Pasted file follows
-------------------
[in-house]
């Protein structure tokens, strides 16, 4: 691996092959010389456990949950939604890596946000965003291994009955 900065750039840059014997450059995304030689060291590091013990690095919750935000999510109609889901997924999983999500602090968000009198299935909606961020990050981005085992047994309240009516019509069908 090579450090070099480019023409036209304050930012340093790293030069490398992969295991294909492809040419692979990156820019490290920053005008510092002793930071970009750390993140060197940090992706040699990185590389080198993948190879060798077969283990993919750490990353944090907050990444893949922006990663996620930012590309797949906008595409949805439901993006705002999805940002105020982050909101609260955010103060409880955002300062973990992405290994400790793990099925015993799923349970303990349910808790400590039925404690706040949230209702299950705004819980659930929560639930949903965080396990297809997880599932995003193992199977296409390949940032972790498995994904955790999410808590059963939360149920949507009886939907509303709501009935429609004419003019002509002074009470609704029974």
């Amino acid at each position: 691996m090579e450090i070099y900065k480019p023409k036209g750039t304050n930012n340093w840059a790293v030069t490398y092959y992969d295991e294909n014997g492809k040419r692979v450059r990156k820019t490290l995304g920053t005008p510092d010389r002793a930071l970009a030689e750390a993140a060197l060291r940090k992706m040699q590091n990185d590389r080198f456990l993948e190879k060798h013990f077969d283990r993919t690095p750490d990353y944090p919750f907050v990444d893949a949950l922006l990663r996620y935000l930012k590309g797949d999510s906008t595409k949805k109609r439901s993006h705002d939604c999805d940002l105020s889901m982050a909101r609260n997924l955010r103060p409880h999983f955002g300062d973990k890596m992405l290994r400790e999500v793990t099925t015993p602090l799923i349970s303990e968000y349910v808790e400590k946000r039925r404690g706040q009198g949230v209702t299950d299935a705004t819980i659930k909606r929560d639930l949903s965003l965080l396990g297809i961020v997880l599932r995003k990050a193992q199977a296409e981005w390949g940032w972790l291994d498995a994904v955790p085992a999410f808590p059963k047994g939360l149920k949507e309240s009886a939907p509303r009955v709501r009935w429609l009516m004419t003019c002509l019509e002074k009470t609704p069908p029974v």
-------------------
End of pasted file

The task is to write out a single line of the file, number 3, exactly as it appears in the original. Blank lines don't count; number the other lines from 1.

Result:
């Amino acid at each position: 691996m090579e450090i070099y900065k480019p023409k036209g750039t304050n930012n340093w840059a790293v030069t490398y092959y992969d295991e294909n014997g492809k040419r692979v450059r990156k820019t490290l995304g920053t005008p510092d010389r002793a930071l970009a030689e750390a993140a060197l060291r940090k992706m040699q590091n990185d590389r080198f456990l993948e190879k060798h013990f077969d283990r993919t690095p750490d990353y944090p919750f907050v990444d893949a949950l922006l990663r996620y935000l930012k590309g797949d999510s906008t595409k949805k109609r439901s993006h705002d939604c999805d940002l105020s889901m982050a909101r609260n997924l955010r103060p409880h999983f955002g300062d973990k890596m992405l290994r400790e999500v793990t099925t015993p602090l799923i349970s303990e968000y349910v808790e400590k946000r039925r404690g706040q009198g949230v209702t299950d299935a705004t819980i659930k909606r929560d639930l949903s965003l965080l396990g297809i961020v997880l599932r995003k990050a193992q199977a296409e981005w390949g940032w972790l291994d498995a994904v955790p085992a999410f808590p059963k047994g939360l149920k949507e309240s009886a939907p509303r009955v709501r009935w429609l009516m004419t003019c002509l019509e002074k009470t609704p069908p029974v």